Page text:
Active Substance: brentuximab vedotin
Common Name: brentuximab vedotin
ATC Code: L01XC12
Marketing Authorisation Holder: Takeda Pharma A/S
Active Substance: brentuximab vedotin
Authorisation Date: 2012-10-25
Therapeutic Area: Hodgkin Disease Lymphoma, Non-Hodgkin
Pharmacotherapeutic Group: Antineoplastic agents
Adcetris is indicated for the treatment of adult patients with relapsed or refractory CD30+ Hodgkin lymphoma (HL):
- following autologous stem-cell transplant (ASCT) or;
- following at least two prior therapies when ASCT or multi-agent chemotherapy is not a treatment option.
Adcetris is indicated for the treatment of adult patients with CD30+ HL at increased risk of relapse or progression following ASCT.
Adcetris is indicated for the treatment of adult patients with relapsed or refractory systemic anaplastic large-cell lymphoma (sALCL).
What is Adcetris?
Adcetris is a medicine that contains the active substance brentuximab vedotin. It is available as a powder that is made up into a solution for infusion (drip into a vein).
What is Adcetris used for?
Adcetris is used to treat adults with Hodgkin lymphoma (HL, a type of cancer that originates from blood cells in the lymphatic system, a part of the immune system) when the tumour cells are CD30-positive (when they have a protein called CD30 on their surface). It is used:
- when the cancer has come back or has not responded to an autologous stem cell transplant (a transplant of the patient's own blood-producing cells);
- when patients have had an autologous stem cell transplant but are considered to be at increased risk of the cancer coming back or not responding;
- when the cancer has come back or has not responded to at least two other therapies and when autologous stem cell transplant or multi-agent chemotherapy (a combination of cancer medicines) cannot be used.
Adcetris is also used to treat systemic anaplastic large cell lymphoma (sALCL, a CD30-positive cancer of white blood cells called T lymphocytes), when the cancer has come back or has not responded to other treatments.
Because the number of patients with HL and sALCL is low, the diseases are considered ‘rare’, and Adcetris was designated an ‘orphan medicine’ (a medicine used in rare diseases) on 15 January 2009.
The medicine can only be obtained with a prescription.
How is Adcetris used?
Adcetris should be given under the supervision of a doctor who has experience in the use of cancer treatments.
The recommended dose is 1.8 mg per kilogram body weight given by a 30-minute infusion (drip) into a vein every three weeks. Patients should be monitored during and after the infusion for certain side effects and they should have full blood counts checked before every dose of Adcetris. Treatment should continue for up to 1 year unless the disease gets worse or severe side effects develop.
The doctor may interrupt or stop treatment, or reduce the dose, if the patient develops certain serious side effects. See the summary of product characteristics (also part of the EPAR) for more information.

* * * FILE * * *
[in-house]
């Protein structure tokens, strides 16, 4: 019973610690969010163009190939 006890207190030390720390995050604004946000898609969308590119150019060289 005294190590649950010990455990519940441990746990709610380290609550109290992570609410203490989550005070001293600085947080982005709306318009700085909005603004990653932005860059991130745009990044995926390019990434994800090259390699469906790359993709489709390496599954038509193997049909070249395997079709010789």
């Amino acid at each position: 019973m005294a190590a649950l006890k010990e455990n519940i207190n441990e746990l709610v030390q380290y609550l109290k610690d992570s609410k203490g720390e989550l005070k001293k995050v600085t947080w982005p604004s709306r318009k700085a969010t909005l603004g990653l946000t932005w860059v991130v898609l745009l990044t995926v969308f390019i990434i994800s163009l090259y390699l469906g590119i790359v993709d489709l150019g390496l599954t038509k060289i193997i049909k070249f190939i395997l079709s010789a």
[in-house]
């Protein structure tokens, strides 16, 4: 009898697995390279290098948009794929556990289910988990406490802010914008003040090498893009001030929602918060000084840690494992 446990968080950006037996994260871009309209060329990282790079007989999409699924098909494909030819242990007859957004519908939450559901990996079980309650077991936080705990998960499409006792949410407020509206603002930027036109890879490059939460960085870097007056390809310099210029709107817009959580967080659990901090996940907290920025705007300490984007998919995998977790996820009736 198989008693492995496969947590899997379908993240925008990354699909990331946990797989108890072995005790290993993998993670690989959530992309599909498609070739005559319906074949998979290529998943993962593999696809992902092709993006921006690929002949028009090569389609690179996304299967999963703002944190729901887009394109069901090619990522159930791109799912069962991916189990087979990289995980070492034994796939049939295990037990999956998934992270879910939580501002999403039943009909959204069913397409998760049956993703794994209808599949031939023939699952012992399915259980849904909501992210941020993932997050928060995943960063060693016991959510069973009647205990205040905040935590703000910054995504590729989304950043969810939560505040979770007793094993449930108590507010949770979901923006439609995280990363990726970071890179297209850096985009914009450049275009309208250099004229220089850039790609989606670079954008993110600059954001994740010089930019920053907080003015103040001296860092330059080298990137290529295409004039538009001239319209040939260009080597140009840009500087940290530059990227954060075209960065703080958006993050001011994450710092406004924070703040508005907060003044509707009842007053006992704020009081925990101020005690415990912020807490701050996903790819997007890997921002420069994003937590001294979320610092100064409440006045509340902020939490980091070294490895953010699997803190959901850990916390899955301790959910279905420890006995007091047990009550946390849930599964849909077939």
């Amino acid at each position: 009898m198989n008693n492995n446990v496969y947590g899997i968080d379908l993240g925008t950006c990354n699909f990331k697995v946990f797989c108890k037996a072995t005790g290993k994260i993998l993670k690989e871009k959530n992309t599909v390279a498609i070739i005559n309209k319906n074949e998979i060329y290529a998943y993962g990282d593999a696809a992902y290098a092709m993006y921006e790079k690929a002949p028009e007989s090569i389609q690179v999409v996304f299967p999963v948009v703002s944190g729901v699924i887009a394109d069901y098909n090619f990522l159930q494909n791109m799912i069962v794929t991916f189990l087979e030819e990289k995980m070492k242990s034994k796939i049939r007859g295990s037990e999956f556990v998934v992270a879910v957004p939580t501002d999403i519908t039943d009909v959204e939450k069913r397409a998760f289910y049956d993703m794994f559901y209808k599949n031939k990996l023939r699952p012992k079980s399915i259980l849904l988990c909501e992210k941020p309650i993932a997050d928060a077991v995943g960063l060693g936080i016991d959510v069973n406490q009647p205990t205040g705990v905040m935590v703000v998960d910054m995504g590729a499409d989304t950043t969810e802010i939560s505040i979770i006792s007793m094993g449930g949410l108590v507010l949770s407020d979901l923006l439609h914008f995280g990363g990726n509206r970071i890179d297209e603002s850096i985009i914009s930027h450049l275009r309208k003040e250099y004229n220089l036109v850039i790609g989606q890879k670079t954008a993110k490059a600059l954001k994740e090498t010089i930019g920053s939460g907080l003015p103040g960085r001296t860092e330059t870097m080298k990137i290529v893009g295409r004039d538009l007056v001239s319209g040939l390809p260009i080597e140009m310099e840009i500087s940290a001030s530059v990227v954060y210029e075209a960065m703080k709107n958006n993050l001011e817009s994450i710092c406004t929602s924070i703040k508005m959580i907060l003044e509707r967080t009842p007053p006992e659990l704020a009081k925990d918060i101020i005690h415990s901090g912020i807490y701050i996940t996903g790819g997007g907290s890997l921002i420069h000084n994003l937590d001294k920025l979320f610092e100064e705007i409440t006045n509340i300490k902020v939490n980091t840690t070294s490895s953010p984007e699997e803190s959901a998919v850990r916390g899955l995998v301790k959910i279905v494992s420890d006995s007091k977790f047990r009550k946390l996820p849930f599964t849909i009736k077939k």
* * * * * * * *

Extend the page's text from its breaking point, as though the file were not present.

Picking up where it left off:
How does Adcetris work?
The active substance in Adcetris, brentuximab vedotin, is made up of a CD30 monoclonal antibody (a type of protein that attaches to CD30). The monoclonal antibody is attached to monomethyl auristatin E, a cytotoxic (cell-killing) molecule. The monoclonal antibody delivers monomethyl auristatin E to the CD30-positive cancer cells, and once inside the cancer cells, it stops them from dividing, and the cancer cells eventually die.
How has Adcetris been studied?
The effects of Adcetris were first tested in experimental models before being studied in humans.
In HL, Adcetris has been studied in one main study in 102 patients with CD30-positive HL, who had previously received an autologous stem cell transplant and whose cancer had come back or had not responded to previous treatment. In addition, the company provided data on 40 patients with CD30-positive HL, whose cancer had come back or had not responded to at least two prior therapies and who are not eligible for autologous stem cell transplant or multi-agent chemotherapy. Adcetris was also compared with placebo (a dummy treatment) in 329 patients with CD30-positive HL who had received an autologous stem cell transplant and who were at increased risk of their cancer progressing or coming back.
In sALCL, Adcetris has been studied in one main study in 58 sALCL patients whose cancer had come back or had not responded to treatment.
In the first HL study, and in the sALCL study, both involving patients whose disease had already come back or not responded, the main measure of effectiveness was the percentage of patients who responded completely or partially to treatment. Response to treatment was assessed using body scans and patients’ clinical data. A complete response is when a patient has no signs of the cancer. In the second HL study (in patients with HL at increased risk of progressing or coming back), the main measure of effectiveness was how long patients lived without their disease getting worse.